Rio+20 must make a measureable commitment to save our seas and oceans
Stop floundering and show us your jaws, Marine Conservation Society tells Rio + 20 Ministers
As Ministers from around the world congregate in Rio de Janeiro to make global commitments at the United Nations Conferences on Environment and Development, the Marine Conservation Society (MCS) is urging them to amend their draft text to make three key measureable commitments rather than the present empty promises.
“The draft Rio+20 commitments are weak and lack teeth. We need Jaws, not this floundering on marine issues, with clear measureable targets to achieve ocean recovery and sustainability,” says Melissa Moore, MCS Senior Policy Officer.
“The biodiversity and productivity of the world’s oceans are diminishing at an increasing rate. Globally some 90% of large fish species, like sharks, tuna and swordfish, have disappeared in the last few decades. Yet only 1.42% of the world’s oceans are nominally protected as ‘Marine Protected Areas, and less than 0.5% are fully protected Marine Reserves. This is frankly pathetic”
MCS says the draft text must be amended by Ministers at Rio+20. It wants to see three key amendments:
1) A commitment to increasing Marine Protected Areas from just 1% to a more robust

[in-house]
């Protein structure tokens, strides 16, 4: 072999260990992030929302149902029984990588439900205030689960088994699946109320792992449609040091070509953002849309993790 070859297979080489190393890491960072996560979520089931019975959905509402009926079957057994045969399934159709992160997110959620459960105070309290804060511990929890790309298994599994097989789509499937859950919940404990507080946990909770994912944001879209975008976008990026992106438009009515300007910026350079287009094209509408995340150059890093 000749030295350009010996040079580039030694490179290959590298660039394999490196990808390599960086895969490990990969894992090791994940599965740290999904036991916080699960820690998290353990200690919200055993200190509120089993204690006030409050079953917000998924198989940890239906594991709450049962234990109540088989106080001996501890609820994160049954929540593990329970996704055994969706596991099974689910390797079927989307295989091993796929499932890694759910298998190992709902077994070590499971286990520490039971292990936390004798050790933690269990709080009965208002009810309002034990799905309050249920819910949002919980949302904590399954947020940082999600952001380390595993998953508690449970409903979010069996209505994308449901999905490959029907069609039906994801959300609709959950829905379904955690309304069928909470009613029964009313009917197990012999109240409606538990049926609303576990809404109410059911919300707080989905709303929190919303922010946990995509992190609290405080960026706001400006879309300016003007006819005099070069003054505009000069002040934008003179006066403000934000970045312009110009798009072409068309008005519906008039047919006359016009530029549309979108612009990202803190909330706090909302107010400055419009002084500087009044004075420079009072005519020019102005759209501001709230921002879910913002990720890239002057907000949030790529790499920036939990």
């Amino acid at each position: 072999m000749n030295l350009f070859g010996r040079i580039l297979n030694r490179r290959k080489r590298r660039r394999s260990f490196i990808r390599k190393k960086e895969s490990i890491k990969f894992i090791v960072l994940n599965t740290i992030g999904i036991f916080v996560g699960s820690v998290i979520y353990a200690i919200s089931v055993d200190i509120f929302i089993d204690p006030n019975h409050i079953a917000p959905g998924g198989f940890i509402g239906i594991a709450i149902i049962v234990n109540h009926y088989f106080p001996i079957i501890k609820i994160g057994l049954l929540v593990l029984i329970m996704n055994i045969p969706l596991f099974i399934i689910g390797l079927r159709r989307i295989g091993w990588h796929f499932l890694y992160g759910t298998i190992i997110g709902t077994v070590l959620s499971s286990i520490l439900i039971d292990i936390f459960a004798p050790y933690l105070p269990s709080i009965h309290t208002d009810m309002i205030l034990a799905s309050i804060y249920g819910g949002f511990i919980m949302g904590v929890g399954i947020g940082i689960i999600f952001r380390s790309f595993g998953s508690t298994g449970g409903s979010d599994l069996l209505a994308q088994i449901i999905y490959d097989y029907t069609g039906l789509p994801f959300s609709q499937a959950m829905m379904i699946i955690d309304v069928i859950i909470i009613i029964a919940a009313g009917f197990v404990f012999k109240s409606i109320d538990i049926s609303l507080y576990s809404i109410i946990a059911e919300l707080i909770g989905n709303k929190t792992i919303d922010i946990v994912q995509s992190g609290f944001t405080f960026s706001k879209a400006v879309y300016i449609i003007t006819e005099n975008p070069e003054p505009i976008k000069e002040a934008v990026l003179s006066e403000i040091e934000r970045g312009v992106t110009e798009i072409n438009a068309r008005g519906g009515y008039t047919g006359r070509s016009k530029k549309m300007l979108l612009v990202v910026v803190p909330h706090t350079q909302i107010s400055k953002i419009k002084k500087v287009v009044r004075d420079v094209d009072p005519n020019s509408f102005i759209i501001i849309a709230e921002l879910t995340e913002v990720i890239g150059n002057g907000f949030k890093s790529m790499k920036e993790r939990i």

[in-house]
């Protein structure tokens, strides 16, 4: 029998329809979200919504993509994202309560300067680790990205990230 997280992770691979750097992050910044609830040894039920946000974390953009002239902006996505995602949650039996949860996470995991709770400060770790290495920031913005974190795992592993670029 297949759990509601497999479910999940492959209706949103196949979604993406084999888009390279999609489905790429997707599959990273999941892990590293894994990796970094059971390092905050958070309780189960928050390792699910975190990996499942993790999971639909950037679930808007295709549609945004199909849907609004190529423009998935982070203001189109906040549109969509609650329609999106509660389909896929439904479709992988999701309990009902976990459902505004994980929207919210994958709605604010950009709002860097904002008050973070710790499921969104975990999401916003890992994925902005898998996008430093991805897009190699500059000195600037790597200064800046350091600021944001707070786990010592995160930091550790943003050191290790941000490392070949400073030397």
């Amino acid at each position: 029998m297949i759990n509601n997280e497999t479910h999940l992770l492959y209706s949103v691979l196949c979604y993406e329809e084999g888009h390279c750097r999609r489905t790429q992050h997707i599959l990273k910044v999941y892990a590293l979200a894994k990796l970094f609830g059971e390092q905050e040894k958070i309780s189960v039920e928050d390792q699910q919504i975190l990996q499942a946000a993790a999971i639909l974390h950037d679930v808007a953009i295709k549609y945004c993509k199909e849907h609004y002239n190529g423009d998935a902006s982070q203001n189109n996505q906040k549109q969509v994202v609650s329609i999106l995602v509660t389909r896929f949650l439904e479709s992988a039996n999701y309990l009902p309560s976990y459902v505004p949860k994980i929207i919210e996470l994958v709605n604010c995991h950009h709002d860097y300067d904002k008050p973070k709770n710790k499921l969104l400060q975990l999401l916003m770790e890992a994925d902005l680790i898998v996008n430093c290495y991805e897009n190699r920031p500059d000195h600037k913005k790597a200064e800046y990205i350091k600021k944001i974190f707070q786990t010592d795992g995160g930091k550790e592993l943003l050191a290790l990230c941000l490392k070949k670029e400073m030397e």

30% where no damaging or extractive activities occur. The present proposal of 10% is not sufficient to maintain biodiversity. MCS is represented in Rio by the Marine Reserves Coalition – a group of NGOs who have come together to call for 30% Marine Reserves consisting of MCS, Blue Marine Foundation, Client Earth, Greenpeace, Pew and ZSL.
2) MCS says the recommitment to meet maximum sustainable yield (MSY) by 2015 while welcome, must be qualified to state BMSY i.e. biomass (total weight of fish) that can support harvest of the maximum sustainable yield. We also need strong commitments for the protecting the high seas and deep seas from fishing.
3) The draft text indicates a commitment to take action on litter, but unless this is measurable it will not achieve anything. We want Ministers to set a target of a 50% reduction in marine litter by 2020 (in line with the EC’s Marine Litter Task Group recommendations).
“Recognising the huge problems of overfishing, marine pollution and the lack of marine protection is one thing, but actually turning those concerns into positive action in the coming years is quite another,” says Melissa Moore. “There is already concern that Rio+20 is only reaffirming weak commitments that have been made elsewhere. Ministers need to make strong clear measurable commitments if our oceans are to continue to provide for future generations.”